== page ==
Fred Kent was their framer; a man who had been very much a part of the success of their business. When the economy had turned down Spider had gone to him to ask how much he owed the banks, fearing the worst because Fred had undergone a big expansion just before the slide. The framer had been a prudent man, and now owned his property outright. When he told Spider that he owed nothing, Spider had hugged him. With this framer on their supply lines, Spider had known they could prevail whatever government chose to do with the economy. Yet they had just heard that Fred had, had to layoff some staff and cut his warehouse-space in half, renting out the part. He didn’t have big business debts but there were always the operating costs, costs that were going up due to inflation. Ginsee’s physical therapist had also layed off staff and closed the pool, she said too many silly regulations for the pool, and heating costs were prohibitive. She was also operating with half the space she had enjoyed before in the better times.
“But they are not quitting, Zafia is not quitting, and Fred is not quitting. They offer so much that I know they will survive. What I don’t like is that you are wanting to quit, Spider.”
“What is going on here Ginsee, this is not at all like you?”he asked. Usually she meekly followed his lead.
“What?” He was still smarting from being called a quitter, and still hadn’t figured out what the conversation was about, so he said, “Yet you voted for him.”
Corkscrew was a little rotund man, with indeterminate color and big ears. He was their elected President. Spider, a strong supporter of the Constitution had gone to the president-elect’s website and had been able to read the socialist agenda that was couched between the lines and had not voted for him. Many innocent voters like Ginsee had been taken in. This had been before they were married.
“Yes damn you Spider I did vote for him and I regret it. That was before you educated me. I have come to see that this president is bad for the New World,” Spider inclined his head. It was the first time she had acknowledged his views on Corkscrew.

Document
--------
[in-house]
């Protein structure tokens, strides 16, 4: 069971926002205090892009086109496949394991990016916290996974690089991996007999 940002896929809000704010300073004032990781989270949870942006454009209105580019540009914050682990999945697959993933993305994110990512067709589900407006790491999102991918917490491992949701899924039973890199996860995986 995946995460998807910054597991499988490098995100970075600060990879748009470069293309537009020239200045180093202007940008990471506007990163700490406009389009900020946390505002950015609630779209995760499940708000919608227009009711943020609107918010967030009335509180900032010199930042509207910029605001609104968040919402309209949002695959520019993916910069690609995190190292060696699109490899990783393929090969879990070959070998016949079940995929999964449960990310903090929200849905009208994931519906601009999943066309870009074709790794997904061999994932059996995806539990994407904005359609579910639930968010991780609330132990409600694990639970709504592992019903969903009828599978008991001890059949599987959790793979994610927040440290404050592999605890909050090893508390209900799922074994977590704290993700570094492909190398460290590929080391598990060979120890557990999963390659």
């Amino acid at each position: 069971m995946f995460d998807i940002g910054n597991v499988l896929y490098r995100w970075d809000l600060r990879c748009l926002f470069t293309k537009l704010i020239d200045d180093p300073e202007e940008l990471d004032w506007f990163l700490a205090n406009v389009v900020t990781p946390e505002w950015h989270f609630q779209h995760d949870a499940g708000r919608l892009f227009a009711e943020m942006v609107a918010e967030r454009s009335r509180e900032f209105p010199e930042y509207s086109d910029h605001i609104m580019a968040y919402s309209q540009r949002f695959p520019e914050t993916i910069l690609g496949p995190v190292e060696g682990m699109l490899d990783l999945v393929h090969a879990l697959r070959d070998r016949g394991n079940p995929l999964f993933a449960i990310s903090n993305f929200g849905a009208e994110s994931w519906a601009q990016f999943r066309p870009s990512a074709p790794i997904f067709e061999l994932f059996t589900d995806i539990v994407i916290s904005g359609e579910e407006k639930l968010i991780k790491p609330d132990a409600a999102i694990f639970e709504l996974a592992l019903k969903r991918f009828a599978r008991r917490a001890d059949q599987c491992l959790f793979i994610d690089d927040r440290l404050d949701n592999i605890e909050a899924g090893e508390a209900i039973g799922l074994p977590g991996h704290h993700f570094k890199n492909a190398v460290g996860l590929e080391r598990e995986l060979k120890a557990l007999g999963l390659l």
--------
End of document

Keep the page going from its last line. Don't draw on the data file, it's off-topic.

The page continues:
It was their friend Jamboree who had given the devious President the name Corkscrew in her saucy blog, ”Pink Salt”. The post had gone viral and the name had stuck,.
“I wouldn’t worry Ginsee, the cadaverous senators supporting the man are already half dead. It is just a matter of time before they all go down.” Ginsee didn’t smile.
“Seriously Spider, the man has far too much power.”
“And what has this to do with our business?”
“What is it we sell Spider?”
“No. Think about it, what do we advertise all the time? We advertise ‘quality of life’. ”
Spider had to concede that what she was saying was true: for their tagline was ‘Quality of Life that is Affordable.’
“Think back to your horrible life in Working Man’s city.” she continued intensely.
He looked at her now fully engaged, remembering tract upon tract of drab square government houses.
“So what happened in Working Man’s City is happening right here and now in Shadow County. Did you see what they have done to the foothills? They are scraping off the tops of the hillocks to level the ground. At least in Working Man’s City it was flat to start with.”
“They are trying to make everything flat?” He hated that.
“That is right. You didn’t know? ”
“It is all going to be all flat and ugly here.” She was still teary..
“Socialism is ugly.”
“Socialism is the big equalizer, I know how you hate that.”
She smiled at him and he smiled back. They were talking again.
“He is screwing with us, Spider, but that is not why I don’t want to quit. We make aesthetics and quality of life affordable for the ordinary man. It is now hard times, and I don’t want to also take that away from our customers. Going on is the least we can do. I don’t want to take a quality of life away from the people that we have served for over ten years.”
Spider got it. He finally got it. He went over to her and hugged her.
“I understand.” How far his fairy princess had come since he had married her. She was amazing! She was awesome!
“”And we will stay in business and flourish and prosper?”
“To flourish and prosper we are going to have to handle Corkscrew.”
Quote of the Week
I will not let anyone walk through my mind with their dirty feet.
Excerpt from ”Politics IOU” by Margaret Lynn Verhoeff AKA Grandma Thunder
This is a blog post from Grandma Thunder